In Carl de Souza’s novel Kaya Days, a simple errand leads a teenager into a days-long odyssey.
Santee leaves her house one afternoon to bring her brother, Ram, home from school, only to be told he is missing. Her search puts her in the middle of the 1999 Mauritian riots. Inflamed by the police murder of a popular singer, Santee’s hometown descends into the chaos of burning and looting, dragging her along with it. Over the next two days, Santee is as transformed as her city.
As the older child, Santee is often put in charge of her younger brother. Ram is the light of the family: brilliant, full of promise, and allowed to get away with anything, while Santee is expected to be the responsible one. Just as her mother expects certain behavior from her, so do the men she encounters during the riots: a casino owner tries to force crude comfort from her, while a taxi driver mistakes her for a sex worker and treats her like an exotic delight. Long, rambling sentences are used to express Santee’s confusion and detachment, as well as the tumult of those fateful days.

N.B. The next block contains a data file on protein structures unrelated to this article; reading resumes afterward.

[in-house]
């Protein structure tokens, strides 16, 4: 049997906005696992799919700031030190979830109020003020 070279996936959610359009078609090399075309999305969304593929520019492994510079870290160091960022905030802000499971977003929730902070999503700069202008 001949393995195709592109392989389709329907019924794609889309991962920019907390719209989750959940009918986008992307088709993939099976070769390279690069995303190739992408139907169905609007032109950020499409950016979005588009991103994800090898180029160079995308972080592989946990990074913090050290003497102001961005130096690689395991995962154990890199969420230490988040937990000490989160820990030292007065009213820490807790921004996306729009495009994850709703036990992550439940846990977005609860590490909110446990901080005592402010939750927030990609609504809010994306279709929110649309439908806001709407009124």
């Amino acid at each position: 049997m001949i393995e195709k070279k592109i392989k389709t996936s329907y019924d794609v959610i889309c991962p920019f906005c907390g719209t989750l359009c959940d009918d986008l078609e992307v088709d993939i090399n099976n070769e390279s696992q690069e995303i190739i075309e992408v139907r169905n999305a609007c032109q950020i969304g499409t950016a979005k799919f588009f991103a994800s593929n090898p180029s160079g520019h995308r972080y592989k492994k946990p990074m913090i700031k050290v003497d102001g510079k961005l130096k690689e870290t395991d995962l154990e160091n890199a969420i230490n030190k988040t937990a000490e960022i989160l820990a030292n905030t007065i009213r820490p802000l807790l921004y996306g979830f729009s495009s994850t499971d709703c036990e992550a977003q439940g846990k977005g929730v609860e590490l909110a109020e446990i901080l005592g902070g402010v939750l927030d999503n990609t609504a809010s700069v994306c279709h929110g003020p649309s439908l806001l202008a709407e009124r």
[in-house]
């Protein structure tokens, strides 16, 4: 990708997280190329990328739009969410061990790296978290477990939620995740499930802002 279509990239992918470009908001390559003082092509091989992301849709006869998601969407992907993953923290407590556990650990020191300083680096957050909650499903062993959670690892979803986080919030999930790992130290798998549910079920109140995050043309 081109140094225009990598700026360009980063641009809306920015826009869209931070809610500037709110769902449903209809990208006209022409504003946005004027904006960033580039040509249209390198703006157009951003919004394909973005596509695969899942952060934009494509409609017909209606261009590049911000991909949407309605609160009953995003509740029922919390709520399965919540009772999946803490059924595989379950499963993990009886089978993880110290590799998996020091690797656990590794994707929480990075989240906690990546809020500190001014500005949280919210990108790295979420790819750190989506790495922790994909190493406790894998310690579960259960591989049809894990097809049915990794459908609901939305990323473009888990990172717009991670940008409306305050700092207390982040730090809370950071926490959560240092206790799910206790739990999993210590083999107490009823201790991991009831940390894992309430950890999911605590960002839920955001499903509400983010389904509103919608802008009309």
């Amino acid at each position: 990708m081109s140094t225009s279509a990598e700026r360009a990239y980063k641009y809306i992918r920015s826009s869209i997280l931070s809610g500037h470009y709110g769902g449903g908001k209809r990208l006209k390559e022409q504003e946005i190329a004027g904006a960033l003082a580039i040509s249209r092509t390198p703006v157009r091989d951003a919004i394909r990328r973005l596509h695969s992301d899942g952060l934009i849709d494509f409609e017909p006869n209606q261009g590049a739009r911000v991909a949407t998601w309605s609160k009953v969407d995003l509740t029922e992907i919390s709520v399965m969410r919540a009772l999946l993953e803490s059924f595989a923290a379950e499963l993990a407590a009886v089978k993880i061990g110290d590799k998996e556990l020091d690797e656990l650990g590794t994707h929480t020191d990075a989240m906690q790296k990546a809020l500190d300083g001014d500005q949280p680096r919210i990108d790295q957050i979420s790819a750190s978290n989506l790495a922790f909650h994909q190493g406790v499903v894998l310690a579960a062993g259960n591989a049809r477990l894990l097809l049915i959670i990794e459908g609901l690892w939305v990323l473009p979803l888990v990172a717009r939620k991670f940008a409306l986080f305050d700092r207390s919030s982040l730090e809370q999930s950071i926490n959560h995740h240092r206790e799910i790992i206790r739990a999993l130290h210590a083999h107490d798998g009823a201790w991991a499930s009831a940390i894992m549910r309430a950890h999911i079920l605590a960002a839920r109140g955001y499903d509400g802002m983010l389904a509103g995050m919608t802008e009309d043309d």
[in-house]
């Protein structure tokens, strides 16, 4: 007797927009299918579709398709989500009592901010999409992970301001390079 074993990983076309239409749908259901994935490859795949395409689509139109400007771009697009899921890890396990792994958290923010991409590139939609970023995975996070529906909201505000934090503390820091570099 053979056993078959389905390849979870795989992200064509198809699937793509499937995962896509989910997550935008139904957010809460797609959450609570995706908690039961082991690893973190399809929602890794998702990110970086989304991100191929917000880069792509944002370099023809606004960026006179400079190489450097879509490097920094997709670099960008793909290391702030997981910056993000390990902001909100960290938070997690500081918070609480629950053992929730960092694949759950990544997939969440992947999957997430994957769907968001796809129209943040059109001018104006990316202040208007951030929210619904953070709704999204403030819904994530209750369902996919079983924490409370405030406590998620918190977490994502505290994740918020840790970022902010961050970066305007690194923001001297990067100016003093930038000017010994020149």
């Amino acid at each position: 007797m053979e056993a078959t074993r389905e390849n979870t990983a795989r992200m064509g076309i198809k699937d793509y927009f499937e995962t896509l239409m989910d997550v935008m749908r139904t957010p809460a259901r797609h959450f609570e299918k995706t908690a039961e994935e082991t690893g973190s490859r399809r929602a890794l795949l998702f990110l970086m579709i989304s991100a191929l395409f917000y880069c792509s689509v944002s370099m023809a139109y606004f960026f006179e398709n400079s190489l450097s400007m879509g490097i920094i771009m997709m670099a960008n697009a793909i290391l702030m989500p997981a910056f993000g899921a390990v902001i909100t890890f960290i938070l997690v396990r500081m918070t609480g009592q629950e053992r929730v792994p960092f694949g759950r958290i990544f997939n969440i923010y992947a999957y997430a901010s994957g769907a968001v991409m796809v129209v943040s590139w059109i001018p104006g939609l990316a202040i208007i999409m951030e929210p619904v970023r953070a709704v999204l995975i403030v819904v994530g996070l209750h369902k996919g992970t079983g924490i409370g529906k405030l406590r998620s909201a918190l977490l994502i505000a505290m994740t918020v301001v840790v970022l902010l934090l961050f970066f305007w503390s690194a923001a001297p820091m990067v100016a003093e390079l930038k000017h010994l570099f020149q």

Santee’s story is rife with both physical and emotional perils. For the first time, she is called on to make decisions, and to sort out her feelings toward her free-spirited brother and her own place in the world. Soon, she determines to stop being a lost child and take control of her own experience. Just as the riots change Mauritius, so might Santee’s search for Ram allow her to become someone new.
Kaya Days is a frantic, stream-of-consciousness novel in which a teenager comes of age in the middle of violent upheaval.
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